California, a U.S. trendsetter for progressive policies and a state where the current governor once made news issuing marriage licenses to same-sex couples in San Francisco before it was legal, will attempt to enshrine marriage equality in the state constitution.
The effort comes 15 years after a voter-approved initiative, called Proposition 8, banned the state from recognizing same-sex marriages. In 2013, the U.S. Supreme Court cleared the way for same-sex marriage in California. The constitutional amendment is still on the books, however, and that worries advocates who think the high court may revisit the 2015 case that legalized gay marriage nationwide.
“It’s absolute poison, it is so destructive and it’s humiliating that this is in our constitution,” said Democrat Scott Wiener, a state senator who represents San Francisco.
He and Democratic Assembly Member Evan Low of Silicon Valley plan to introduce legislation Tuesday to rescind Proposition 8. The measure would need to be approved in the Legislature by a two-thirds vote, and then it will ultimately fall to voters to decide via a referendum.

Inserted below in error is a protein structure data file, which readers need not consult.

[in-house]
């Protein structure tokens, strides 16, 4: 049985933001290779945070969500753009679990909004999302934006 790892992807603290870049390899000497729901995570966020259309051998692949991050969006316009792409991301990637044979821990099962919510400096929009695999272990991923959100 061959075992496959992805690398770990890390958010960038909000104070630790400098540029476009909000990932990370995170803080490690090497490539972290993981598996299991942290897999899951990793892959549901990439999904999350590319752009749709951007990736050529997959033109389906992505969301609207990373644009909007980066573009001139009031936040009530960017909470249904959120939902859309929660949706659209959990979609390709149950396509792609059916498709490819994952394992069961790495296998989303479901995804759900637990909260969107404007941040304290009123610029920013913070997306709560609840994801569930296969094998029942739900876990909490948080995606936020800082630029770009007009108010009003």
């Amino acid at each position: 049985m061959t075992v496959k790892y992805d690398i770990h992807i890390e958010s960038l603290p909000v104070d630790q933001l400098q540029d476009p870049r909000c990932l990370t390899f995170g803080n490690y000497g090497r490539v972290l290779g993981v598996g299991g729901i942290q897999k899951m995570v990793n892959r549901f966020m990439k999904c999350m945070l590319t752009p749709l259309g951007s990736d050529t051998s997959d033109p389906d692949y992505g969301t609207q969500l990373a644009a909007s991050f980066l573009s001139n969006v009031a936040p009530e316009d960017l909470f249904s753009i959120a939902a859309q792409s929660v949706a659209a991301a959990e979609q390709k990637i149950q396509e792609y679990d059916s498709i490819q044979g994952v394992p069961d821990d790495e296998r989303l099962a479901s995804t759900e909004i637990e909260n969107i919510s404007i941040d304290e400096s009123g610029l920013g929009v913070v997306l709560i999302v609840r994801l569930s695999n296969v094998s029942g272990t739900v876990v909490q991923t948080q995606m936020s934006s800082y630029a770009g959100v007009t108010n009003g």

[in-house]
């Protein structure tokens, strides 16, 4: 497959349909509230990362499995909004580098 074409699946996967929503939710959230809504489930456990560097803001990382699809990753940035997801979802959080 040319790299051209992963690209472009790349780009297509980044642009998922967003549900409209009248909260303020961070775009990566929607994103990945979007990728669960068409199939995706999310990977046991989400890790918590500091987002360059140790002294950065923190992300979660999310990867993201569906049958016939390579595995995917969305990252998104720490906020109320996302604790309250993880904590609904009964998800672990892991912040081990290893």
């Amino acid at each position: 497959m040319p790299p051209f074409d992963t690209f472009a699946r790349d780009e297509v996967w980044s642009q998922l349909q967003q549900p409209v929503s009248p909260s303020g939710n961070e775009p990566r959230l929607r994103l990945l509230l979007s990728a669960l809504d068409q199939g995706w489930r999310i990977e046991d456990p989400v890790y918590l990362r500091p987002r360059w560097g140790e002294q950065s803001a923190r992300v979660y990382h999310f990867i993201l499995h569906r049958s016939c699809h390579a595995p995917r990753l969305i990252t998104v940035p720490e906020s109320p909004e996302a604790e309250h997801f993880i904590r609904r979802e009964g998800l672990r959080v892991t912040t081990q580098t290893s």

In the days leading up to Proposition 8′s approval, Low joined opponents of the measure outside his alma mater De Anza College in Cupertino, California, to call on voters to reject the initiative. When it passed, it felt personal to Low, who is gay.
“Why do fellow Californians hate me?” he said. “Why do they feel that my rights should be eliminated?…”
Full story at ksbw.com.